Wednesday, October 2, 2013

The Island of Dreams and The College Senior

The unknown future has always scared me.  It’s not that I’m apprehensive of change, or unwilling to leave my comfort zone, I just like to know what’s coming next.  It’s why I hide behind my shirt during scary movies.  It’s why I compulsively study maps.  It’s why I prefer to drive than ride in the passenger’s seat   I like to feel in control, I like to know how things will work.  I’ve always thought that these characteristics of mine are what have led me to fear the future.  But I’ve come to see that maybe it’s more than that.  Maybe I fear the future because it has the potential to make all of my dreams come true.   

The entire crew of the Dawn Treader becomes alarmingly frightened as it heads through the darkness towards the island of dreams.  They are warned by a man trapped in the sea of dreams, “Fools!...Do you hear what I say? This is where dreams-dreams, do you understand-come to life, come real” (197).  This warning immediately turns the ship around, as no one wants to face their dreams.  Though seemingly fantastical, Lewis’ words hold so much truth.  Right now, as a senior about to graduate college, I am on the Dawn Treader of my own life, drastically turning the ship away from the island of dreams.  Dreams are so difficult to face because they are our inner-most desires.  If they come become realities, they reveal deeply personal values that we may not have even recognized within ourselves yet.  When we see our dreams as tangible entities, as things that can be tossed around and toyed with by others, we feel vulnerable and exposed.  Now, our dreams are at the whim of others’ thoughts and opinions; they stand to be misinterpreted, mistaken, and misunderstood.  This is why no one on the Dawn Treader wants to come near the island of dreams.  No one is ready to face the realities their dreams might become.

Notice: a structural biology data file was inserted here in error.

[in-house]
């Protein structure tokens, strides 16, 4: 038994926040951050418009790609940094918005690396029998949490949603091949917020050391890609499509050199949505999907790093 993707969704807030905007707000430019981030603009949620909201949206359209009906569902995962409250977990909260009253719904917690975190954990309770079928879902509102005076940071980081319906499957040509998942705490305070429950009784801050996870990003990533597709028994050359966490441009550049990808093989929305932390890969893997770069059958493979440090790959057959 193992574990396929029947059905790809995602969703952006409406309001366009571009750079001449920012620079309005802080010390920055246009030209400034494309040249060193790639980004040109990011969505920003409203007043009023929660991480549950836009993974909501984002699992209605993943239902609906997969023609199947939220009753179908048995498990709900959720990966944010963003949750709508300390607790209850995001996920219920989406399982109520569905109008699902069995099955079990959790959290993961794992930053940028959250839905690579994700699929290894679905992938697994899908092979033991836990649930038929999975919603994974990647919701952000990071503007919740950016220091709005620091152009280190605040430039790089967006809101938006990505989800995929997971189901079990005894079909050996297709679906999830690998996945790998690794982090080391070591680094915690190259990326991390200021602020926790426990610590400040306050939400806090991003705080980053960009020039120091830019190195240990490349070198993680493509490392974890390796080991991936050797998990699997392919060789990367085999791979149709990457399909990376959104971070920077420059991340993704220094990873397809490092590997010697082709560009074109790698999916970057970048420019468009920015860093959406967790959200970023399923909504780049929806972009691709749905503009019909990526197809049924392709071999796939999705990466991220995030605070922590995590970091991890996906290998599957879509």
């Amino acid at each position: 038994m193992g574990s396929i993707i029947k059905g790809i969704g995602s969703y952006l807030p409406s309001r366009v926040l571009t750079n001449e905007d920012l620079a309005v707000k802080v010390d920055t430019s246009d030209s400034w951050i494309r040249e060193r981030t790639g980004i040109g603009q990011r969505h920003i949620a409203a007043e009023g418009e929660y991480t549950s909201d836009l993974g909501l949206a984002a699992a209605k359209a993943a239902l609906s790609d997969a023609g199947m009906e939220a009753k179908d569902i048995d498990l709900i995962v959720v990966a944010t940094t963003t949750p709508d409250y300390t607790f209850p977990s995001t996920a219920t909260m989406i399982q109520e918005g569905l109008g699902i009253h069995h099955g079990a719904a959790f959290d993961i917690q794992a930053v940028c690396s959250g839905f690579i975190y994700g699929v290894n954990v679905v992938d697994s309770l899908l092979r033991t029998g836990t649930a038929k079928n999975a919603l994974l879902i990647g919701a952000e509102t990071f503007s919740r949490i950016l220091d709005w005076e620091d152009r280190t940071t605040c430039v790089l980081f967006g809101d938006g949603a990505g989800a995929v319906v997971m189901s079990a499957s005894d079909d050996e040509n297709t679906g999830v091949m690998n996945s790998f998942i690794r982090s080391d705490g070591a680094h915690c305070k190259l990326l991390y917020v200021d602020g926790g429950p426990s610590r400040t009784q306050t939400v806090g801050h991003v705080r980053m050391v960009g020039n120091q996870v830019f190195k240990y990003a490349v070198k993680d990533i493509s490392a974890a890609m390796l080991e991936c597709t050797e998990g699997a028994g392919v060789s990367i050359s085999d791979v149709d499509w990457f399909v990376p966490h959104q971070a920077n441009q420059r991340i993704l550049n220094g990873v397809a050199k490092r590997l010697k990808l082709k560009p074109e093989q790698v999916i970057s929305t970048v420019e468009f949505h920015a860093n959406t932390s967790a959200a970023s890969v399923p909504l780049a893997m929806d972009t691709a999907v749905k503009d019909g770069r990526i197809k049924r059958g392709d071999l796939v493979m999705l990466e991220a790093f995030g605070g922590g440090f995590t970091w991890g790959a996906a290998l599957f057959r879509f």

As I embark on my last year here at Loyola, I fear the very same things that those on the Dawn Treader do.  Expressing my hopes for the future means that my dreams are subject to others’ opinions.  What if my dreams don’t match up with those of my parents, teachers, or friends?  Admitting what I want means losing the sense of control I crave.  And if I am to pursue these dreams, where will I start?  How will things progress?  Not knowing what will happen next scares me.  My future seems just as ominous as the big black hole that looms before the island of dreams.     

After the mad dash from the island, the ship sails into a spot of light and warmth.  “And all at once everybody realized that there was nothing to be afraid of and never had been” (201).  I know one day, I will look back at my life and laugh at how afraid I was.  Hopefully though, as I face this time ahead of me, the words of Aslan will offer guidance, “Courage, dear heart” (201).  Courage to sail past the blackness, into the light, and land on an island of infinite possibilities.  

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